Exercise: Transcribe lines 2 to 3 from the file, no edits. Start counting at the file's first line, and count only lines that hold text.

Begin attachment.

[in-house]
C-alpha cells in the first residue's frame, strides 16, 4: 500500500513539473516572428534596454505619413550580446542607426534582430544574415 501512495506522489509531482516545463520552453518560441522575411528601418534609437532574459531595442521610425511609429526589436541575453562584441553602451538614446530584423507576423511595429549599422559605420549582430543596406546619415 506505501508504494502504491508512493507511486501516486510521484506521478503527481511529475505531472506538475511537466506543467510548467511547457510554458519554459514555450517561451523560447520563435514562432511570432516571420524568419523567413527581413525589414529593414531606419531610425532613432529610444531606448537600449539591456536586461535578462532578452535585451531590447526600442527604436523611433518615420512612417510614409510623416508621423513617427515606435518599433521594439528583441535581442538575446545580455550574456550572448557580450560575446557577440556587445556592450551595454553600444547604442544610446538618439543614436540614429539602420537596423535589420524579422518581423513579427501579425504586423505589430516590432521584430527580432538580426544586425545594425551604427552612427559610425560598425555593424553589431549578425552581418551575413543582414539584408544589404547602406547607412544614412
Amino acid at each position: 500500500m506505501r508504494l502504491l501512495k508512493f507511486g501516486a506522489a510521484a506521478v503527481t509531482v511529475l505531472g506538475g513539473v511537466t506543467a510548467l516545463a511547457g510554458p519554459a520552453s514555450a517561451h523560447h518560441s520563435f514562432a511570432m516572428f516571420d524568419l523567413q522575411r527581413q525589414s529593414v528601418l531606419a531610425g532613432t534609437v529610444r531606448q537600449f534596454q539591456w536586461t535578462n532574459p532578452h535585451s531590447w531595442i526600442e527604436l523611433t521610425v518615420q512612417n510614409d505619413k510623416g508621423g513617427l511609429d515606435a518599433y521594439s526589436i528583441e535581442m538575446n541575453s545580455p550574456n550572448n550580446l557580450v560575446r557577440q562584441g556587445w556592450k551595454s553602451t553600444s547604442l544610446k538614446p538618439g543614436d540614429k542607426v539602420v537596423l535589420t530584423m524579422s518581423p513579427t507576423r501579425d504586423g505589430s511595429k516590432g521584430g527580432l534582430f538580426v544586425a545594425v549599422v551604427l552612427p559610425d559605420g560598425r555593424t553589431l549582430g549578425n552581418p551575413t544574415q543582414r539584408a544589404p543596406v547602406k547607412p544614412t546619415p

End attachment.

C-alpha cells in the first residue's frame, strides 16, 4: 500500500513539473516572428534596454505619413550580446542607426534582430544574415 501512495506522489509531482516545463520552453518560441522575411528601418534609437532574459531595442521610425511609429526589436541575453562584441553602451538614446530584423507576423511595429549599422559605420549582430543596406546619415 506505501508504494502504491508512493507511486501516486510521484506521478503527481511529475505531472506538475511537466506543467510548467511547457510554458519554459514555450517561451523560447520563435514562432511570432516571420524568419523567413527581413525589414529593414531606419531610425532613432529610444531606448537600449539591456536586461535578462532578452535585451531590447526600442527604436523611433518615420512612417510614409510623416508621423513617427515606435518599433521594439528583441535581442538575446545580455550574456550572448557580450560575446557577440556587445556592450551595454553600444547604442544610446538618439543614436540614429539602420537596423535589420524579422518581423513579427501579425504586423505589430516590432521584430527580432538580426544586425545594425551604427552612427559610425560598425555593424553589431549578425552581418551575413543582414539584408544589404547602406547607412544614412
Amino acid at each position: 500500500m506505501r508504494l502504491l501512495k508512493f507511486g501516486a506522489a510521484a506521478v503527481t509531482v511529475l505531472g506538475g513539473v511537466t506543467a510548467l516545463a511547457g510554458p519554459a520552453s514555450a517561451h523560447h518560441s520563435f514562432a511570432m516572428f516571420d524568419l523567413q522575411r527581413q525589414s529593414v528601418l531606419a531610425g532613432t534609437v529610444r531606448q537600449f534596454q539591456w536586461t535578462n532574459p532578452h535585451s531590447w531595442i526600442e527604436l523611433t521610425v518615420q512612417n510614409d505619413k510623416g508621423g513617427l511609429d515606435a518599433y521594439s526589436i528583441e535581442m538575446n541575453s545580455p550574456n550572448n550580446l557580450v560575446r557577440q562584441g556587445w556592450k551595454s553602451t553600444s547604442l544610446k538614446p538618439g543614436d540614429k542607426v539602420v537596423l535589420t530584423m524579422s518581423p513579427t507576423r501579425d504586423g505589430s511595429k516590432g521584430g527580432l534582430f538580426v544586425a545594425v549599422v551604427l552612427p559610425d559605420g560598425r555593424t553589431l549582430g549578425n552581418p551575413t544574415q543582414r539584408a544589404p543596406v547602406k547607412p544614412t546619415p